This is what interested me: how one can go beyond all this information which is being made available? How can one reach beyond the competence which training gives you and obtain that spark which distinguishes the exciting from the banal?
So what I’m starting is a new kind of – I don’t want to call it an institution, because institutions always end up as bureaucracies. I wanted to invent something different, and I called it the Muse, the Oxford Muse, because I live in Oxford. The Muses traditionally were females of legendary ancestry who inspired people. They did not teach, they did not require to be worshipped, but they were a source of inspiration which enabled people to do something above the ordinary. They taught you how to cultivate your emotions through the different arts in order to reach a higher plane.
What is lacking now, I believe, is something which we cannot find anywhere, somewhere where you can reach, and get that stimulation – not information, but stimulation – where you can meet just that person, or find just that situation, which will give you the idea of invention, of carrying out some project which interests you, and show how it can become a project which is of interest to other people. So I need to find ways that each one of you can have can have his or her biography written so that we know who you are, which can be useful to anybody else who might want to know and because you will not reveal yourselves in the brief conversations that you have here. This will also be useful to all those people who have never got to know their parents, or who have never been able to speak openly to their children, because although there are things that you cannot say in your family, you need to leave behind some understanding of who you are. And also, it is desirable that you should be able to distil the experience that you have accumulated in your lives, which otherwise is just going to disappear and will be forgotten. What’s accumulated in books is just the information of those who are writers, after all, and everyone else has something to say too. So I hope that this muse will be what these previous institutions were not, and that it will create an opportunity for people to both discover themselves and discover others, and to discover themselves through contact with others, because it is really by only having conversations with others that you discover things about yourself.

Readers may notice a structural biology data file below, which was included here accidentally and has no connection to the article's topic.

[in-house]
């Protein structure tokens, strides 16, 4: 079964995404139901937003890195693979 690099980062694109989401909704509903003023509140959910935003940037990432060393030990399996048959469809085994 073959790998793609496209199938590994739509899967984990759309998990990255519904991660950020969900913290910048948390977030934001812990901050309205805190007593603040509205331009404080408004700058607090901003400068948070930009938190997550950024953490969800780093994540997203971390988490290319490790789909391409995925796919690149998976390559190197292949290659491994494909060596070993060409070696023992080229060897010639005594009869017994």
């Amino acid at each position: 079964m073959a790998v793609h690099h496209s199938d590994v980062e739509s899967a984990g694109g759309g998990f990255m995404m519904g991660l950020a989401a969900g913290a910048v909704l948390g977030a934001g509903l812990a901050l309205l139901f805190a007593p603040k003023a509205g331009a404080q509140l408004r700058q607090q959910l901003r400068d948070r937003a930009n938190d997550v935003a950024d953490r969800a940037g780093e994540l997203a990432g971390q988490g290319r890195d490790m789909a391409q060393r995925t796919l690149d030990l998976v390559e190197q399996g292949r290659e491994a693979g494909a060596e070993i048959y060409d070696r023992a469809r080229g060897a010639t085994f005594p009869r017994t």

When we write these things, we will realise that we are only partly alive. The great difference between the present century and previous centuries was that in the past people thought, okay, life is pretty miserable, but we are going to the next world, and since we die quite young, that’ll come along quite quickly. So this life was a preparation for the next world. Now it is different. We want nine lives, not just to live one life. Women have shown us this because they want to do different things, and are not willing to go into a career at the age of 18 and remain at the same thing until they retire and gradually rot.